JC: How did Linda Blair react to doing her nude bathtub scene?
DS: Linda Blair is a true professional. She worked hard and never complained. She had no reservations about her scene in the nude. I used a skeleton crew and shot it quickly. Getting completely naked for her character was like the start of a transformation that would enable her to become a remorseless killer. You buy that?
JC: No. Nice Try. But anyway, there’s a certain tone that ranges from campy to very raw and gritty. The best example is when you show the catfight in the shower between Blair and the head cheerleader. While that’s going on, the film crosscuts with the gang rape of Blair’s sister. Was that tone intentional on your part as the director?
DS: I don’t remember if the two scenes were in the original script. Probably were. Also, I don’t remember if they were written to be intercut, but I do think it’s an effective device. I felt that the more harm and terror that the young girl experienced, the angrier the audience would be and their desire to get even would escalate. Linnea Quiqley did a terrific job and her performance holds up. The audience is torn between watching these two scenes happen at the same time.
They’re enjoying watching the fight in the shower, when they are abruptly witnessing a monstrous rape taking place, then suddenly back to naked girls in the shower. They don’t want to go back to this poor girl being raped but know that the act is not complete. Naked girls fighting juxtaposed with a vicious rape, I think it works.
JC: Why do Sal Landi and Bob Dryer kiss each other when they’re in the middle of the gang rape?
DS: Their action was not in the script or in rehearsals. It was totally unexpected and I was thrilled. It was completely in the moment and worked seamlessly. I was greatly impressed.
JC: The gang rape scene was cut by the MPAA. What was cut out?
DS: The girl’s torment was much more brutal. Each gang member took turns with her. It probably was overkill and what’s left is good enough.
JC: Sal Landi, who played one of the gang members, mentioned in the commentary that as a director, you often leave actors to their own devices, allowing them to improvise or add things to their roles. Stephen Furst and several Friday the 13th Part V actors pretty much said the same thing. Can you elaborate on that just a little more?
DS: I dealt with different actors differently. I allowed actors to use their skills and experiment. If I felt it wasn’t working, I’d ask them to try something else. Other actors are able to lock in a role and perform their part in exactly the same way on every take. Some needed line readings and others could dazzle you in rehearsals, but when the camera is rolling, they stiffen up and lose focus.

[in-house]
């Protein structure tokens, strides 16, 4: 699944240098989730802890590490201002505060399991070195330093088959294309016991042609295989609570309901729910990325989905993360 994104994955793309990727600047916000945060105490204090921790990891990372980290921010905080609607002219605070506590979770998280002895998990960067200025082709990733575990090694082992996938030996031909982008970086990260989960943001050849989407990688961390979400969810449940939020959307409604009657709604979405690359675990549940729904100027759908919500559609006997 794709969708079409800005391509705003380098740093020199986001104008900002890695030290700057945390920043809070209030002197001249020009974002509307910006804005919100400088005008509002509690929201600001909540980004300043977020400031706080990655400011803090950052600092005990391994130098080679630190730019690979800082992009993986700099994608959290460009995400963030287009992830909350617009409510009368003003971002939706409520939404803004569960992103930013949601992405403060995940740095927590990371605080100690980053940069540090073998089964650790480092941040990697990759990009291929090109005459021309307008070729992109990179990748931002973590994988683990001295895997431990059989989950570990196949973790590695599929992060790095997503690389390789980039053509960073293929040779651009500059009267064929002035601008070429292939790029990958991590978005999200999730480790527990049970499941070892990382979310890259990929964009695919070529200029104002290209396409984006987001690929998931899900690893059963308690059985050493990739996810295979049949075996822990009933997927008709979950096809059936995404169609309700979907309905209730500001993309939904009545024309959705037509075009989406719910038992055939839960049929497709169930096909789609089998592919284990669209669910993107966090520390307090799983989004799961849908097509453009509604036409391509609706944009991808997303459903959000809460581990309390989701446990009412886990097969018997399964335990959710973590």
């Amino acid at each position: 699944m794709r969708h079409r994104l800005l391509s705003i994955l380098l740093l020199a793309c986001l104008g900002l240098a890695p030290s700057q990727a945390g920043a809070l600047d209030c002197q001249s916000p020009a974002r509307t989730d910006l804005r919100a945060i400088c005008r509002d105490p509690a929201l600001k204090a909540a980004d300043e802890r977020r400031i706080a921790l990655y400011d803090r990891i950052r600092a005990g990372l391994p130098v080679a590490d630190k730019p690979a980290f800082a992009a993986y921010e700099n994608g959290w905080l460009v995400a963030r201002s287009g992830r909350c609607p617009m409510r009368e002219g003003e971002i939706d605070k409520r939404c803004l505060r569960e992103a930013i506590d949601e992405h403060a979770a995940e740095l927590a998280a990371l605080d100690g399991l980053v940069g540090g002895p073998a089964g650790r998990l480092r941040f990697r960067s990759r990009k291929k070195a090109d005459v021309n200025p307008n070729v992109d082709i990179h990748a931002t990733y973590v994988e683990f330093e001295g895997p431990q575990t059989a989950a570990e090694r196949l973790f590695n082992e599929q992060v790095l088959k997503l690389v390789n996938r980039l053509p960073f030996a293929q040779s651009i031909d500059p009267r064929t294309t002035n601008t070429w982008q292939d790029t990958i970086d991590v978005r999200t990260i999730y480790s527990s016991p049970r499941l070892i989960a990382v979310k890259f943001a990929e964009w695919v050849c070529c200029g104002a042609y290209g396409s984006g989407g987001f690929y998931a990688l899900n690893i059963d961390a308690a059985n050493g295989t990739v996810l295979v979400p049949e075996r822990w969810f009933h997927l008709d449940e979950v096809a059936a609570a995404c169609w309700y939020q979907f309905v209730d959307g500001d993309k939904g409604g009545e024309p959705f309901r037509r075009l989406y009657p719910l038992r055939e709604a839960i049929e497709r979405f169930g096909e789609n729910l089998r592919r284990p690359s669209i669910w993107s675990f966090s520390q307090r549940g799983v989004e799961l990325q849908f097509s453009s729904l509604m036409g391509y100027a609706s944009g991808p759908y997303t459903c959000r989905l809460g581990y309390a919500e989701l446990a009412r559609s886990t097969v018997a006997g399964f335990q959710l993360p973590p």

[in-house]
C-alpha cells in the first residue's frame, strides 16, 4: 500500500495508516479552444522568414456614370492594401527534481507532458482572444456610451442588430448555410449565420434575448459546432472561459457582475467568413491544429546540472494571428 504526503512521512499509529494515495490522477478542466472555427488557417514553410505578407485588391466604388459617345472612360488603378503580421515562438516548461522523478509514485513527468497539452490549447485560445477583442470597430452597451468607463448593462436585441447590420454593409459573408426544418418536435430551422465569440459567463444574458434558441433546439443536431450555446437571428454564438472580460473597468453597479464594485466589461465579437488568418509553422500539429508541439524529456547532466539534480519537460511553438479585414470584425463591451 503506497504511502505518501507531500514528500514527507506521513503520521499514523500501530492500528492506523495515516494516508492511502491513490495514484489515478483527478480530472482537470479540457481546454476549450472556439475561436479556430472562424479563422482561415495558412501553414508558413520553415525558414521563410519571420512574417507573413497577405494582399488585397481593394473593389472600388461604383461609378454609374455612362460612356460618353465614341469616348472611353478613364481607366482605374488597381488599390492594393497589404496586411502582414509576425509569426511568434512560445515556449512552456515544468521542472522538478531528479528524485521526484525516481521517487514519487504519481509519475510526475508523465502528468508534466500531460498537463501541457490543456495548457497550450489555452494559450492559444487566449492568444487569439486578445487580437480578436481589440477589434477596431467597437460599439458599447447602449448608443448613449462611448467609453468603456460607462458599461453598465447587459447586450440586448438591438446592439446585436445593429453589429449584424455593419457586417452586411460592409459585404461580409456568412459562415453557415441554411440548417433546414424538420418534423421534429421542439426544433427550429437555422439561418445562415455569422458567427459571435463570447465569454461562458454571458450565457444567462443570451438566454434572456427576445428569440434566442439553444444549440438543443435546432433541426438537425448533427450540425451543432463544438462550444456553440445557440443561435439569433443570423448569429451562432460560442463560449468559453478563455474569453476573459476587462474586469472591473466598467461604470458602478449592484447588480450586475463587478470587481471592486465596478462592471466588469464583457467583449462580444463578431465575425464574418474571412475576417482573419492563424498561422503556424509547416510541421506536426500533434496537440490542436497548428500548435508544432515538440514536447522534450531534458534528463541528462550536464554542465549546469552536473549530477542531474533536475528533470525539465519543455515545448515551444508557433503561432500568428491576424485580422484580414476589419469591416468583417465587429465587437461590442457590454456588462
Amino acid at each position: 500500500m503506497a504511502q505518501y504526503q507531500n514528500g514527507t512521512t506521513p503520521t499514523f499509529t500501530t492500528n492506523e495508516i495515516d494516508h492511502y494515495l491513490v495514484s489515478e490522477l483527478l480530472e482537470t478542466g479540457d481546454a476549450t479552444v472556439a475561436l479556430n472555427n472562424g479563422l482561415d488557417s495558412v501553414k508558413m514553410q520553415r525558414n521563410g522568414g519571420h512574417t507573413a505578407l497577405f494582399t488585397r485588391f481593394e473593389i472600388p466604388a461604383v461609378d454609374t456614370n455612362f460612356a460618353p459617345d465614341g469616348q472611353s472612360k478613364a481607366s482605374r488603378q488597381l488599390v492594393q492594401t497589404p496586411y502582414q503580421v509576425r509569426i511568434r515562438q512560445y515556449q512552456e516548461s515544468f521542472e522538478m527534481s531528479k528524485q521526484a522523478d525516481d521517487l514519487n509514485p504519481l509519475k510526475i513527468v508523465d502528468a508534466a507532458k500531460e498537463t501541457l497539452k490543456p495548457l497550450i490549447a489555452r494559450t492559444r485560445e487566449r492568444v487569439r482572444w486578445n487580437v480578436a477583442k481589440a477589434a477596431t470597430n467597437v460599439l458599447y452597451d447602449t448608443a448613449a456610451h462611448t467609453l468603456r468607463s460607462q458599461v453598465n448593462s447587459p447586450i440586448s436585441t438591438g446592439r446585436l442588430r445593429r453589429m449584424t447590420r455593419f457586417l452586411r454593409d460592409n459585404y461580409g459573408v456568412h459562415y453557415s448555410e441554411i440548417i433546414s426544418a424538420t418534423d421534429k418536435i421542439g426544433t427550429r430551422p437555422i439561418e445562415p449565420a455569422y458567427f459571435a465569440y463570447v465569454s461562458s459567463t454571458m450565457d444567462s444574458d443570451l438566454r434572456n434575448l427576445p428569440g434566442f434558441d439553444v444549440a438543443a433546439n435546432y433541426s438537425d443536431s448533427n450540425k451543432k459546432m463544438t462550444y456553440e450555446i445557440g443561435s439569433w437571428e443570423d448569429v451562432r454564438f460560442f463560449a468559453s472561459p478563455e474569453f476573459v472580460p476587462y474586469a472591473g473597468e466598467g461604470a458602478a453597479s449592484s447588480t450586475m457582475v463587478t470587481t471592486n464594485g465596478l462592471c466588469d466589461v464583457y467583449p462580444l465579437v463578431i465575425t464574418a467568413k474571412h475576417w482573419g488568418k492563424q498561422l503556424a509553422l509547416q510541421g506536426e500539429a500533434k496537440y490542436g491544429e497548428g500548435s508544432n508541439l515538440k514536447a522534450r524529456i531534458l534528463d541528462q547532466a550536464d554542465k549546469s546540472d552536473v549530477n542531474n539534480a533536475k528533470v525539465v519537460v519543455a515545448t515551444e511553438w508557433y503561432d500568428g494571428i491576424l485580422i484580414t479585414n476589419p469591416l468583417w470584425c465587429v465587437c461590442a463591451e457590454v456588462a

JC: The male gang works as a team when it comes to gang rape or throwing a woman off a bridge. However, the female gang almost does nothing together. It’s Blair alone who takes on the whole male gang. In fact, if you exclude the victims, you could eliminate the female gang and it would have no impact on the story. Was the gang a leftover from the original script?
DS: The female gang played at being a gang and were basically girls having a good time. John Strong convinced the producers to make Linda the only one who gets even. I disagreed strongly. You really have to be a bit naïve to think that she alone could take down the male gang, especially the two big guys. The girls working together as a team maybe, but many times more believable than just Linda. Towards the end of the film, I stopped arguing with John Strong. I was fighting a fight that was unwinnable.
JC: John Strong mentioned that he took a hand in script rewrites. Was there any truth to this?
DS: After principal photography ended, John Strong wrote two scenes and shot them. The first is when the gang members go to Johnny Venocur’s house to get him. He comes out, changes his clothes, and gets in the car. The second scene is when Linda comes to Johnny Venocur’s house and speaks to his father. They were both fantastic scenes that the Academy somehow overlooked.
JC: It seems there was a lot of tension between you and John Strong. Can you elaborate on it?
DS: Shortly after shooting started, he began to make his presence felt. He was involved in everyone’s business.
People came to me complaining. He was employed to protect the investors. I had agreed with their decision that John would act on their behalf and could do nothing to counteract them. John would look in the camera on most shots, talk with the actors, and always question me about everything. The reason that the producers were able to refinance the film must have had something to do with the cut footage and my vision of the ending. Why shackle me with this albatross?
Some of those remaining days were torturous. His ego was monumental and I struggled to finish the film. But my work with John was not over. He wanted to edit the film with me at his side. I think if John was able to write, direct, produce and star in a film of his own, all his dreams would come true. But I liked him and still do.